December 2, 2014

Dec 2
2014

Portnoy’s Complaint

Philip Roth

(1969)

Bid Online Share: 

SOLD: $52,000

FIRST EDITION, SIGNED TWICE ON TITLE-PAGE AND FLYLEAF AND EXTENSIVELY ANNOTATED on the flyleaf, half-title, and title-page, with some 170 words in Roth’s hand. “On my re-reading ‘Portnoy’s Complaint’ at 80,” he says, “I am shocked and pleased—shocked that I could have been so reckless, pleased that I should have been so reckless…” Further annotations go into great detail about his emotional, intellectual and artistic motives in writing Portnoy: “An early book, driven by high-spirits, happiness, & the liberating spirit of those times.” He mentions “the crucial scene in the book,” the Heshie scene, which is not about masturbation “but brutality.” His notes make for a fascinating, moving and deeply revealing commentary on this iconic American book.

Portnoy’s appearance in 1969 unleashed a furious storm of criticism and censorship. Self-appointed moral guardians denounced its sexually explicit language. Jewish groups protested what they saw as an unflattering portrayal by one of their own (Roth seems to answer those attacks here in an annotation quoting Mark Twain’s jibe: “The Jews are members of the human race. Worse than that I cannot say about them.”) Some librarians refused to stock the work on their shelves. And there was this 1971 exchange in the White House between Richard Nixon and H.R. Haldeman (after the recent publication of Roth’s Our Gang):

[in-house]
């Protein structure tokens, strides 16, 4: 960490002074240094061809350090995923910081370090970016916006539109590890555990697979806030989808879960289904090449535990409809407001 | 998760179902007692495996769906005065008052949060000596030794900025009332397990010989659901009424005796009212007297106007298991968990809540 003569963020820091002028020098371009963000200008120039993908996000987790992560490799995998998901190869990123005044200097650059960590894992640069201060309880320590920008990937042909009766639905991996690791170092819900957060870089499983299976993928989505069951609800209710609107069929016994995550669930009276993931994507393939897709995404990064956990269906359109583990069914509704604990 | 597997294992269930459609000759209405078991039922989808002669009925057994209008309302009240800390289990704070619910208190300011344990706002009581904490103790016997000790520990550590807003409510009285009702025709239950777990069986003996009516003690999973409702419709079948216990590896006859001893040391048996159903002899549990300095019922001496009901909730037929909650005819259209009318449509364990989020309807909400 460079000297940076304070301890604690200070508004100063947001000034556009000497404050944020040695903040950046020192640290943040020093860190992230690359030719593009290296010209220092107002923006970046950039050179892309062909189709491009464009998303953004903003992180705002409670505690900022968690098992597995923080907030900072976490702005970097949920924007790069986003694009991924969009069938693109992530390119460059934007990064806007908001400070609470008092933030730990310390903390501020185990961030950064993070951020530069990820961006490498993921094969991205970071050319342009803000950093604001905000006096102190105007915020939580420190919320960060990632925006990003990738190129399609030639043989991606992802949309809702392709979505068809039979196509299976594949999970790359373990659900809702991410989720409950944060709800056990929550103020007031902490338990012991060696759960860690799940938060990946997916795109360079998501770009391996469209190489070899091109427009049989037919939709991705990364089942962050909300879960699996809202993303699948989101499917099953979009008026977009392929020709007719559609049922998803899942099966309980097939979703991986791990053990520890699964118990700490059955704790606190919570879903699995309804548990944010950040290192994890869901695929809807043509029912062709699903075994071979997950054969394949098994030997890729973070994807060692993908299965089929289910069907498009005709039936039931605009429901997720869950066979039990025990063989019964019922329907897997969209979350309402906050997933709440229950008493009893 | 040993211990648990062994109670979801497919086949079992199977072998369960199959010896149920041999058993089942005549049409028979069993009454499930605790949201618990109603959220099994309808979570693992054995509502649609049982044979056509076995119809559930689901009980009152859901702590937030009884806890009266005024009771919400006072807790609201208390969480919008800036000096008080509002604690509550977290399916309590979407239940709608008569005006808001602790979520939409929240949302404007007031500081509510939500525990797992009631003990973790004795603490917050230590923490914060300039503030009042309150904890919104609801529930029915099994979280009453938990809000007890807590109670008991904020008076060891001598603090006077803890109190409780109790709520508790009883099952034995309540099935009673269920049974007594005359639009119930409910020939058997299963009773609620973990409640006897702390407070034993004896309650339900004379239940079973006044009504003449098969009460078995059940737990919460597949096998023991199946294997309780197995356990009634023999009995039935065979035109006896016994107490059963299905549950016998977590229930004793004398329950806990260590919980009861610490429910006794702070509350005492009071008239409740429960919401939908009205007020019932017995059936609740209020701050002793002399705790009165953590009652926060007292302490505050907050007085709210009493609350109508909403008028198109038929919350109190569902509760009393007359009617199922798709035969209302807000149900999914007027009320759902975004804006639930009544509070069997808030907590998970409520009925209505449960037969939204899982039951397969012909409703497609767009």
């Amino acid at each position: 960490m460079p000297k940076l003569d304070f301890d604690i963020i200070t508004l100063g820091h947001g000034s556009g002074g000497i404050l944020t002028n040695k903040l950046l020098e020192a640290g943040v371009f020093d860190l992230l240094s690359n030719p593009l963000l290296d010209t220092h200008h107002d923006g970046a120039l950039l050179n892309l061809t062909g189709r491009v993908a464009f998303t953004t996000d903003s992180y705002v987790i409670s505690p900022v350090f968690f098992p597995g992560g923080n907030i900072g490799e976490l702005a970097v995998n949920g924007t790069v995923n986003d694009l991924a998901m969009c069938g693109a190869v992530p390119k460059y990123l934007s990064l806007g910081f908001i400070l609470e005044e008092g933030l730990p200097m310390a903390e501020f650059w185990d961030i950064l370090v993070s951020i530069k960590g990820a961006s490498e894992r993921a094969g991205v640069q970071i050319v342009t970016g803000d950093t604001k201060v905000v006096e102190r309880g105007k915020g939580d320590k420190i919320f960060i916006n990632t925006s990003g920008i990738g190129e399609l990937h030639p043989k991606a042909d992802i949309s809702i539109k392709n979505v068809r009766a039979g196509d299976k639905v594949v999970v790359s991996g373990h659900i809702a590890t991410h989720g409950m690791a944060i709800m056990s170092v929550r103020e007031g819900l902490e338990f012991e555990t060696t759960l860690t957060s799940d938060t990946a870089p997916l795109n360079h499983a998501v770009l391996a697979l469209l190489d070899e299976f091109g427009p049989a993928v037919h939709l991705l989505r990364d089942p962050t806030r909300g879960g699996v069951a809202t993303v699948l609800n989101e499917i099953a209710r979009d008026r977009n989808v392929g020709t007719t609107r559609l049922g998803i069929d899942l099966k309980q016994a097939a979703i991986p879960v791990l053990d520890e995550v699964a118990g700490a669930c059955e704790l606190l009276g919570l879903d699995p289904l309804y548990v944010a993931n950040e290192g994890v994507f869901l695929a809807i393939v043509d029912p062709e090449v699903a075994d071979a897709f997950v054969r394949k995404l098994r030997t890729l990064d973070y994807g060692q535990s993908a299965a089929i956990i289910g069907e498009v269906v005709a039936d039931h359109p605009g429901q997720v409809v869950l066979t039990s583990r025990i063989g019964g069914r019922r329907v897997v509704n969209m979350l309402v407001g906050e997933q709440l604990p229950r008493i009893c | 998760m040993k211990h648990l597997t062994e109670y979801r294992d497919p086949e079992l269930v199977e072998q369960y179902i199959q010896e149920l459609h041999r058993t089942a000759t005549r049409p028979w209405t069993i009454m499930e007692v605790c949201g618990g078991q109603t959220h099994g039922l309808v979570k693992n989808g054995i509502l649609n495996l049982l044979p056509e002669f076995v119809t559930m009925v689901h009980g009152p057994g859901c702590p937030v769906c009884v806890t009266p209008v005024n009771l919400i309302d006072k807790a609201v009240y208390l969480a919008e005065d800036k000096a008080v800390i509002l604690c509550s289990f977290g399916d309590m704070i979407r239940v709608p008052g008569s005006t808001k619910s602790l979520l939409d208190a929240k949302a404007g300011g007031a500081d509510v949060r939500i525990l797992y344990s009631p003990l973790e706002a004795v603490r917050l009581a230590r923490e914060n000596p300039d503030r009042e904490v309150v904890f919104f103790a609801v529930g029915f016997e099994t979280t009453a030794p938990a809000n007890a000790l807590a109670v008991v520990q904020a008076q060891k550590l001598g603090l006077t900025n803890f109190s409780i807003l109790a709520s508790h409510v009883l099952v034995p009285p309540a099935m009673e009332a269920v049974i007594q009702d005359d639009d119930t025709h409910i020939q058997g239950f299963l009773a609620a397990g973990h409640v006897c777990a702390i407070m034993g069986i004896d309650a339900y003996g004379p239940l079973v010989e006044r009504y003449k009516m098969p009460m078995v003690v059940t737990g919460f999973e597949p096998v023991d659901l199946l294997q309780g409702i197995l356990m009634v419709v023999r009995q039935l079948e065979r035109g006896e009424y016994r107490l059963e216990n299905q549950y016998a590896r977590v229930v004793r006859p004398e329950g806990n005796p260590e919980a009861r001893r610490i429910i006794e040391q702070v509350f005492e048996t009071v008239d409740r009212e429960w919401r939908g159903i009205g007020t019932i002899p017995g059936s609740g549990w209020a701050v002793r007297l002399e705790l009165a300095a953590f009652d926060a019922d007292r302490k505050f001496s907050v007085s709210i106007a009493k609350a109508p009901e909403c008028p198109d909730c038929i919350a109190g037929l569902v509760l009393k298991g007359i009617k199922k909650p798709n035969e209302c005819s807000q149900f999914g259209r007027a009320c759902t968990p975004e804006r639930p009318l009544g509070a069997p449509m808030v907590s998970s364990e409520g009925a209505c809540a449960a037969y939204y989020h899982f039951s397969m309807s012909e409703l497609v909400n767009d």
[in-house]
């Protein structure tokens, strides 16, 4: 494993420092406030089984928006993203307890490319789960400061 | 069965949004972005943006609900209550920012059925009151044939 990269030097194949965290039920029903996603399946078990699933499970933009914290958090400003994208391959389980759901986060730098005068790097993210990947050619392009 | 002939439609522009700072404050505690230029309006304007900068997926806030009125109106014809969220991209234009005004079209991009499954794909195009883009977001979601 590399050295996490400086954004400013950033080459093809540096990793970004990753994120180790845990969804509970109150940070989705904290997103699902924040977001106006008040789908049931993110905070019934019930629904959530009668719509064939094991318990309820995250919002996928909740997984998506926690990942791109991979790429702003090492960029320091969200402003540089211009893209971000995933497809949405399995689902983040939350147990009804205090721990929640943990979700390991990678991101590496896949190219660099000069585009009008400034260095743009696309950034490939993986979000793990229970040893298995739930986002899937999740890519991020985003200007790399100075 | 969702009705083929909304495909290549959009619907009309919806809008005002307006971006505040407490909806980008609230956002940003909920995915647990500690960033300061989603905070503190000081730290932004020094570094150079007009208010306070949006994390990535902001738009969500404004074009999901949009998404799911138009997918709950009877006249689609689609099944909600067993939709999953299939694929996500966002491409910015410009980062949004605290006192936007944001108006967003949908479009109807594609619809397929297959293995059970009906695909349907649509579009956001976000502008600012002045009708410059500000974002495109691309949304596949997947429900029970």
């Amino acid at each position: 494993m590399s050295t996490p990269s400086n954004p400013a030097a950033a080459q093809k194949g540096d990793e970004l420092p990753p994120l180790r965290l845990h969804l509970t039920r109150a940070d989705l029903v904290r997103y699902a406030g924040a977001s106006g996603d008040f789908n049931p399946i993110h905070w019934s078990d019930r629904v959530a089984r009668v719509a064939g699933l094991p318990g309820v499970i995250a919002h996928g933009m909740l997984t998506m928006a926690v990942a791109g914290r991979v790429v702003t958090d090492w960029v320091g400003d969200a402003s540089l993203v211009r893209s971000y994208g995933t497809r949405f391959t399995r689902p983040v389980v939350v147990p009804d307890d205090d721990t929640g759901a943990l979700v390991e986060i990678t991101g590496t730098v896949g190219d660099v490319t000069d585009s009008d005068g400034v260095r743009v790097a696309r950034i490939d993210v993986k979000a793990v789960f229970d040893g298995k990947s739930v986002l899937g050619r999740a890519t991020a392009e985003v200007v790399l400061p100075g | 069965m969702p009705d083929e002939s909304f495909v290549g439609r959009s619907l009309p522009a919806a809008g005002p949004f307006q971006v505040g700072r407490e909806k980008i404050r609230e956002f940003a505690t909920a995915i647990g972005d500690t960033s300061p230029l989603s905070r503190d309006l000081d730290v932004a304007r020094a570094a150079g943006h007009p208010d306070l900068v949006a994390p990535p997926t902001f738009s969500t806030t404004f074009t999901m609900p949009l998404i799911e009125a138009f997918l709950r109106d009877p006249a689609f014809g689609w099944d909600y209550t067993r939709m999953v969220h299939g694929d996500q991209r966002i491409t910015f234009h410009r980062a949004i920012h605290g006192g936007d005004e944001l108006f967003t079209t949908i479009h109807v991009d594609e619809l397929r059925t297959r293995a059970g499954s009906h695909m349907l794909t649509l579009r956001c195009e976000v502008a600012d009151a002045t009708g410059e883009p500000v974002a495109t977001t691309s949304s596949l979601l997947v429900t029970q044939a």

HALDEMAN: But Philip Roth is a very big author, so he’s got…

NIXON: What is he? What is he?

HALDEMAN: He wrote Goodbye, Columbus, which became a very big movie, which got him some notoriety. But then his big thing is Portnoy’s Complaint, which is the most obscene, pornographic book of all time.”

Portnoy came up for discussion in the White House 40 years later, when Barack Obama presented Roth the Presidential Medal of Freedom, and asked, “How many young people have learned to think by reading the exploits of Portnoy and his complaints?” Millions. But while the scandal of its reception may have helped its rise up the best-seller charts, the work has endured because of its expression of what Roth here in his annotations calls “my theme—impurity. The impurity of the human compound.”

ROTH, Philip (b. 1933). Portnoy’s Complaint. New York: Random House, 1969. 8o. Original navy blue cloth, gilt; dust jacket.

 


About

© Nancy Crampton

Philip Roth won the Pulitzer Prize for American Pastoral in 1997. He received the National Medal of Arts at the White House in 1998, and in 2002 he was given the Gold Medal in Fiction, the highest award of the American Academy of Arts and Letters. He has twice won the National Book Award, the PEN/Faulkner Award, the National Book Critics Circle Award, and the W.H. Smith Literary Award for Best Book of the Year.

In 2005, Roth became the third living writer to have his works published in a comprehensive, definitive edition by the Library of America. In 2011, he received the National Humanities Medal at the White House, and he was later named the fourth recipient of the Man Booker International Prize. In 2012, he won Spain’s highest honor, the Prince of Asturias Award, and in 2013 he received France’s highest honor, Commander of the Legion of Honor.